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How Cellphones Can Affect Your Sleep

January 14, 2014 | By |

As an alarm clock, a sleep-cycle tracker, or simply a source of information, mobile phones are used from dawn to dusk; literally from when users begin their day to the moments before they hit the sack. According to a 2012 Time Mobility & Qualcomm poll, about three quarters of mobile users between the ages of 18 to 44 fall asleep with their phones within reach; close to 85 percent of respondents within the same age groups fall asleep with their phones somewhere in their room.

Improve Sleeping Habits

We can infer from this study that it has become psychologically impossible (or at least tremendously difficult) for users of the last three generations to ever be ‘unplugged’, discounting the few hours they actually spend sleeping. Even when they are asleep, users unfortunately aren’t snoozing as deep as they would be if their phones were not within reach. Sleep quality suffers.

“If your phone wakes you up in the morning, it may also be keeping you up at night.”- a study funded by the Mobile Manufacturer’s Forum (a group comprised of the world’s largest phone makers such as Nokia and Motorola) revealed that participants exposed to mobile radiation took longer to fall asleep and spent less time in deep sleep. The study concluded that mobile phone radiation can cause headaches and interrupt sleep patterns vital to the body’s recovery from daily wear and tear. “LED lights like those in phones and computers were ‘typically more disruptive’ than standard electric light bulbs,” as confirmed by Harvard Professor Charles Czeisler. In addition, mobile phone radiation can even trigger headaches, mood swings, and mental dissatisfaction.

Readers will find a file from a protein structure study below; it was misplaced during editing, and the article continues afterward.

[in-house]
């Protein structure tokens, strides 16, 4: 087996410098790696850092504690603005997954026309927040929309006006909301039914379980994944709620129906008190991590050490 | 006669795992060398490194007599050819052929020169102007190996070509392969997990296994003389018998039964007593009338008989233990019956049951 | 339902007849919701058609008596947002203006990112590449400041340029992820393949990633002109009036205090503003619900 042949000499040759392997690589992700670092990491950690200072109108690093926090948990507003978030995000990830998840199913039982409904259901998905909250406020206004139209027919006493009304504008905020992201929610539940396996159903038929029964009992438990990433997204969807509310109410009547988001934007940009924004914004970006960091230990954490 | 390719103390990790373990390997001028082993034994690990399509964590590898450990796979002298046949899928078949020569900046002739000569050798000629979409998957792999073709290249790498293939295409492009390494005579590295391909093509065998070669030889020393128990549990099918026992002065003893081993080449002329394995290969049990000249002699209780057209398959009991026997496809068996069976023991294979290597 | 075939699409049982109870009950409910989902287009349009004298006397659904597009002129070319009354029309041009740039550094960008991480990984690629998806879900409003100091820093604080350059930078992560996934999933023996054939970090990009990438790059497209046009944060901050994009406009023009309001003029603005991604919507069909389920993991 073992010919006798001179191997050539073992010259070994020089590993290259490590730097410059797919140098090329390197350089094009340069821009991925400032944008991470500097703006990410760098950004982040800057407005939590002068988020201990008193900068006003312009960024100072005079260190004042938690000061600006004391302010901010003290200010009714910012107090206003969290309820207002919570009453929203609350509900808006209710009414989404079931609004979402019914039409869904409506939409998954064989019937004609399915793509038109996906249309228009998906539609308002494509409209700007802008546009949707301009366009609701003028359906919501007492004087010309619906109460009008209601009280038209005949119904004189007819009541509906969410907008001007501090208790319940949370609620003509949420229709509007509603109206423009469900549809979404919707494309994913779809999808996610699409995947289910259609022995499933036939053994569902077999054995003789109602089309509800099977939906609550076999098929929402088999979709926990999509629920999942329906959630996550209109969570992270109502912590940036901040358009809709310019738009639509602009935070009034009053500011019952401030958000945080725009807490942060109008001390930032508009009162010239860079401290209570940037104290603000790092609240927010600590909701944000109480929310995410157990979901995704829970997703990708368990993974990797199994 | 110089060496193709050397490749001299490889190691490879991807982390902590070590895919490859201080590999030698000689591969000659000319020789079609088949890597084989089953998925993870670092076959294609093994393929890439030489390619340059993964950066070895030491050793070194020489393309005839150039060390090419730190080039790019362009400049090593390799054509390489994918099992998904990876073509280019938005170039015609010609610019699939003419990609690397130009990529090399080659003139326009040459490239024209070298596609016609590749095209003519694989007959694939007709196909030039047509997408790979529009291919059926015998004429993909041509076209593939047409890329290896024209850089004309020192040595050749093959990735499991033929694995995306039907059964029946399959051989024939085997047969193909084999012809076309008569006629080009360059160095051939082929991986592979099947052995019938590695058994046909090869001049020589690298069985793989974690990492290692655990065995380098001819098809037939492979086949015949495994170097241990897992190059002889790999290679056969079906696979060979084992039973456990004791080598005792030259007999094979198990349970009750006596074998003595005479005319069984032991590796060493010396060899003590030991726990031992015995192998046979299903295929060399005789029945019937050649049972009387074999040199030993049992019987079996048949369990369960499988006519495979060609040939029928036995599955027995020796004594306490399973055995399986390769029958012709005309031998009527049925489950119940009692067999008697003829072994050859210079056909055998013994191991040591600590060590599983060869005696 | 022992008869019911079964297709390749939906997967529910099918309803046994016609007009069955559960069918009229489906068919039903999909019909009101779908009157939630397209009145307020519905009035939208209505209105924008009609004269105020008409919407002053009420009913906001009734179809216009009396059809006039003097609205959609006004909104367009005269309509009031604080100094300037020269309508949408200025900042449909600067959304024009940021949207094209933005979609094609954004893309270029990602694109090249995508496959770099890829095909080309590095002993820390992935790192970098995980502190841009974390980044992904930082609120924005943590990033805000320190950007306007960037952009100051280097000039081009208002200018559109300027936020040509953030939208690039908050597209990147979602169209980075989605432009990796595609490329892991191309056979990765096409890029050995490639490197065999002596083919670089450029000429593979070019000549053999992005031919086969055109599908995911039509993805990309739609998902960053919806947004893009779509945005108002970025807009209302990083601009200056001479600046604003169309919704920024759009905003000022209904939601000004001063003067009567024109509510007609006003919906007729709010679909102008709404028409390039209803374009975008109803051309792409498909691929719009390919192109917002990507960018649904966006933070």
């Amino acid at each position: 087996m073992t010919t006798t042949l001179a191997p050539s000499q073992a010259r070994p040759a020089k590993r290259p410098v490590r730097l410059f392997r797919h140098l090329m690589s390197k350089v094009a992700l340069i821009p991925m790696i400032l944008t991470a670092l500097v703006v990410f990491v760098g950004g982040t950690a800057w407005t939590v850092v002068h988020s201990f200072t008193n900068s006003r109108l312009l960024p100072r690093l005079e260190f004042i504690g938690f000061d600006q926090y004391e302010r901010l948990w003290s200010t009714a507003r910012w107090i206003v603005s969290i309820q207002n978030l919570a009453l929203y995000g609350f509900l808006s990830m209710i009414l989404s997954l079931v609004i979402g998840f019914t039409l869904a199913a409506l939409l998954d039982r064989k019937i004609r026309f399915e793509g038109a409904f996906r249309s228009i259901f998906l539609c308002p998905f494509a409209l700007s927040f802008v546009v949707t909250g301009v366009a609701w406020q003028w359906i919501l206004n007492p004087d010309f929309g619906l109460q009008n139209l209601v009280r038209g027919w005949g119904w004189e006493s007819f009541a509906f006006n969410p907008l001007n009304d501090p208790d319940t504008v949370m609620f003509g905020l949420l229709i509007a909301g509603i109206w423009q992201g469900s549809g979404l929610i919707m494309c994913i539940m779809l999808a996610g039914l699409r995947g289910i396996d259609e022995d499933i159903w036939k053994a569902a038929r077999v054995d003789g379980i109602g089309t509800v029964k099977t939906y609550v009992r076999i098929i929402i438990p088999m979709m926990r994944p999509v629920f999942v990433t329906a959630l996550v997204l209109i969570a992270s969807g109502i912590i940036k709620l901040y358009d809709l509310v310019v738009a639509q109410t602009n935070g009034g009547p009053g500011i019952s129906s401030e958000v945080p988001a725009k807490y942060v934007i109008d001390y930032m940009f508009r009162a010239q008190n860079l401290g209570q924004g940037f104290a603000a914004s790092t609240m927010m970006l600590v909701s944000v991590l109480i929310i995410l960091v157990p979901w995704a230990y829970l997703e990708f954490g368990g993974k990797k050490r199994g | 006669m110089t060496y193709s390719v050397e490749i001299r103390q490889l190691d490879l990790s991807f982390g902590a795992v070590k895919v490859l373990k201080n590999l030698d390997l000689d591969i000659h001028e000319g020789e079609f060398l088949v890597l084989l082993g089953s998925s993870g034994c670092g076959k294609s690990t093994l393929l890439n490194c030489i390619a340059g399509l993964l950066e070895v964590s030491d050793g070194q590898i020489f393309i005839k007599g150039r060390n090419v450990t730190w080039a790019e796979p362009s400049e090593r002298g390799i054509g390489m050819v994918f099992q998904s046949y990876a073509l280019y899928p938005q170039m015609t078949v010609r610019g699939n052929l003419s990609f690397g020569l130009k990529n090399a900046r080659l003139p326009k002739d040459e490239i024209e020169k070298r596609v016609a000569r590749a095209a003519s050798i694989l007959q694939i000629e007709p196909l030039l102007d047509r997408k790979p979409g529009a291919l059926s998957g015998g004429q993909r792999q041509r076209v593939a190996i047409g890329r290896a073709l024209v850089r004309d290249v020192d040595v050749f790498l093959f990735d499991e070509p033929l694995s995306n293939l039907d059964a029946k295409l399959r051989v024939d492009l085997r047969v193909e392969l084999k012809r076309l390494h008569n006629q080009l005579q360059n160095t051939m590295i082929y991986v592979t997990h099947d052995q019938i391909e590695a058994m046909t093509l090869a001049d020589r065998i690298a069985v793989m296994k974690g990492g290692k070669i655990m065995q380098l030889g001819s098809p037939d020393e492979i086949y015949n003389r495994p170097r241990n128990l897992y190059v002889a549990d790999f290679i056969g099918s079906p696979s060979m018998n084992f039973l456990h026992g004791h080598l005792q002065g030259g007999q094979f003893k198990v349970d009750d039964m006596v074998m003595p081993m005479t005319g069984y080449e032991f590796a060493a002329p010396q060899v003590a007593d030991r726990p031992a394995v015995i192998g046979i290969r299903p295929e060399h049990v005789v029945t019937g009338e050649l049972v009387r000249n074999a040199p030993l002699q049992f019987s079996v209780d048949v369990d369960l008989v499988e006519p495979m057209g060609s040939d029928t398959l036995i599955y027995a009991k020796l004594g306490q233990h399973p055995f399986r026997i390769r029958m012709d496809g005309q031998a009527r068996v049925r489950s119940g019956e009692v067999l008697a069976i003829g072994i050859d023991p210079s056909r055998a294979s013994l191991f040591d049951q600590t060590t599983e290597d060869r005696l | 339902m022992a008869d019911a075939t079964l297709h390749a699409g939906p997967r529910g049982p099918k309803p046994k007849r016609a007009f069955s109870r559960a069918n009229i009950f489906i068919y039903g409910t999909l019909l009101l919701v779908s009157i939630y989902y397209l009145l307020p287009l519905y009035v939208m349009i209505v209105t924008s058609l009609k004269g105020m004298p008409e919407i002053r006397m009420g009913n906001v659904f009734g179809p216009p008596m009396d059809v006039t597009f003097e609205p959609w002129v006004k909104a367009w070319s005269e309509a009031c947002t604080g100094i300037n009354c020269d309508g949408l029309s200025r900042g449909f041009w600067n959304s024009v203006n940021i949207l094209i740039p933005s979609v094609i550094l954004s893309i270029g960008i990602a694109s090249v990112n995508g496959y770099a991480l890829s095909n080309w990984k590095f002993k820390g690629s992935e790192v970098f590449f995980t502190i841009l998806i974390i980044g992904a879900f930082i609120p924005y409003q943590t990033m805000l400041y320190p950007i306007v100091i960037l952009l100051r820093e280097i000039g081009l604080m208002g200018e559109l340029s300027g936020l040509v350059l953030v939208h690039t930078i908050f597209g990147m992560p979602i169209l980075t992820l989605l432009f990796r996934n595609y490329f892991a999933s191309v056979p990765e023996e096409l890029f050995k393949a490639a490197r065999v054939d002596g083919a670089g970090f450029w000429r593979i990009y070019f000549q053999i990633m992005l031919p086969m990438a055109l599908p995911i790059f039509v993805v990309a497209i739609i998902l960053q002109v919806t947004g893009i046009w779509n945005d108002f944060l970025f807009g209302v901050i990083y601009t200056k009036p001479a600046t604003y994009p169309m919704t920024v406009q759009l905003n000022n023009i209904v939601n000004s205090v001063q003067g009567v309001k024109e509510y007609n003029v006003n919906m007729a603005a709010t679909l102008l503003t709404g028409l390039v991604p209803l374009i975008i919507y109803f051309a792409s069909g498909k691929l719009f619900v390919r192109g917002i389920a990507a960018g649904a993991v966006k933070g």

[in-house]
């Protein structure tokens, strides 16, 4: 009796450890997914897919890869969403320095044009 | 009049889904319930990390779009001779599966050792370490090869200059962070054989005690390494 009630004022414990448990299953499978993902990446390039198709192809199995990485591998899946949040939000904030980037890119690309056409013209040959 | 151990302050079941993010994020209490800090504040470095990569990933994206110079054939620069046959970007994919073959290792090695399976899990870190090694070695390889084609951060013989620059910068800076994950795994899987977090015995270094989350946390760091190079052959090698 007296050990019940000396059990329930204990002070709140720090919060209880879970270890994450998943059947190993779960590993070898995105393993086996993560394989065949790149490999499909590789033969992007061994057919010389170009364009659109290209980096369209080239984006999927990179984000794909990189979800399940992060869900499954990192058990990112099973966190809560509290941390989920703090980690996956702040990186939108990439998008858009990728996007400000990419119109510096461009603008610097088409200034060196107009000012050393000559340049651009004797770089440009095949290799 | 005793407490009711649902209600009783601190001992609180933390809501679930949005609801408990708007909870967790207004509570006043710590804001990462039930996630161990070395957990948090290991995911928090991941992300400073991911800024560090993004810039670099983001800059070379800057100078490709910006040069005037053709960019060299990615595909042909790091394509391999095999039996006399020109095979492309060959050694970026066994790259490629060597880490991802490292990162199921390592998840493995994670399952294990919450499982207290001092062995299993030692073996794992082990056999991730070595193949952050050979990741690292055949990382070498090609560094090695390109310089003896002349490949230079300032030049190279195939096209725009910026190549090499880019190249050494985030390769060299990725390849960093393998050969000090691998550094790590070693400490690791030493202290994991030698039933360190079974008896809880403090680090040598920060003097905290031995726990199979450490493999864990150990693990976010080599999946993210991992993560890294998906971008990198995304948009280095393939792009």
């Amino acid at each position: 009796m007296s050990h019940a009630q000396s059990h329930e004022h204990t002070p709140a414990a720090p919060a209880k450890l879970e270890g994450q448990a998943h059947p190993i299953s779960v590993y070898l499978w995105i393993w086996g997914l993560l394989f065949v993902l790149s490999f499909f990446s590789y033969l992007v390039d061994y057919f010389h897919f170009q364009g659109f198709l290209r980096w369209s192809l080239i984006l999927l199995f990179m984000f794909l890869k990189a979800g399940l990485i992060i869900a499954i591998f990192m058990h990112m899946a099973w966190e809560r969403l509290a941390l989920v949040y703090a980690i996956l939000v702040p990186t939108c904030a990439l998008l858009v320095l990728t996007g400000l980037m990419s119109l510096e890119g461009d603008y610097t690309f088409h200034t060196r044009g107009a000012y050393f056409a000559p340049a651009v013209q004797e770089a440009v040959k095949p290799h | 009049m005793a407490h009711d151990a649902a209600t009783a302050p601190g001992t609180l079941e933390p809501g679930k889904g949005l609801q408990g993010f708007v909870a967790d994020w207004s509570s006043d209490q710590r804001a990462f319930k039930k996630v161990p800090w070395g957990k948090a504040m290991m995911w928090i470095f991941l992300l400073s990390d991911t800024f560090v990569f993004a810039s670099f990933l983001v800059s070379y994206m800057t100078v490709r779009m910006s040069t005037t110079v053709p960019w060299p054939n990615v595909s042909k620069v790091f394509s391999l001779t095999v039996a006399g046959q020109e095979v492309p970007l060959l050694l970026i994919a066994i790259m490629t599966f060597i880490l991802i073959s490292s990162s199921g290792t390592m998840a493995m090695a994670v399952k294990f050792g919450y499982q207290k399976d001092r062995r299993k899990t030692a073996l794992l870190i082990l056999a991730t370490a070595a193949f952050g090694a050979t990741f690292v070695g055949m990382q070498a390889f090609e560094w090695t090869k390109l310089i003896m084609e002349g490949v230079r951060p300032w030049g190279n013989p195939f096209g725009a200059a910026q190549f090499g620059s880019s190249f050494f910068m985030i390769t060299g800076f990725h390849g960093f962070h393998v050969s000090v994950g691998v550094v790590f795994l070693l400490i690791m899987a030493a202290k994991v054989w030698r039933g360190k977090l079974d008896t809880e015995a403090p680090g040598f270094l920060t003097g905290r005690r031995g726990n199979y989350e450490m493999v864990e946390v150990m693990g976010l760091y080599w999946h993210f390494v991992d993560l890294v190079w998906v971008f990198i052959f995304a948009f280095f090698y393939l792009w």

We hate to inform you that your routine ‘last look’ at your messages, apps, or the web makes it harder for your mind and body to wind down and induce sleep, rendering you less refreshed the following morning. In turn, this lack of sleep can also lead to mood swings and even obesity and heart disease in the long run. Visual consumption of electronic displays suppresses melatonin levels in the brain- a natural hormone and neurotransmitter that tells our bodies that we’re tired.

That said, what are some ways to help you fall asleep and stay asleep longer?

  • Turn the brightness all the way down on your phone

  • Hold your phone at least 12 inches away from your face when you use it before bed.

  • Check your last email or text at least 15 minutes before going to sleep (read or listen to relaxing music instead! )

 

These tips will help you get more out of your well-deserved beauty sleep and get more done out of your day- because productivity matters!

Stay Connected, and sleep well. The Veloxity Team

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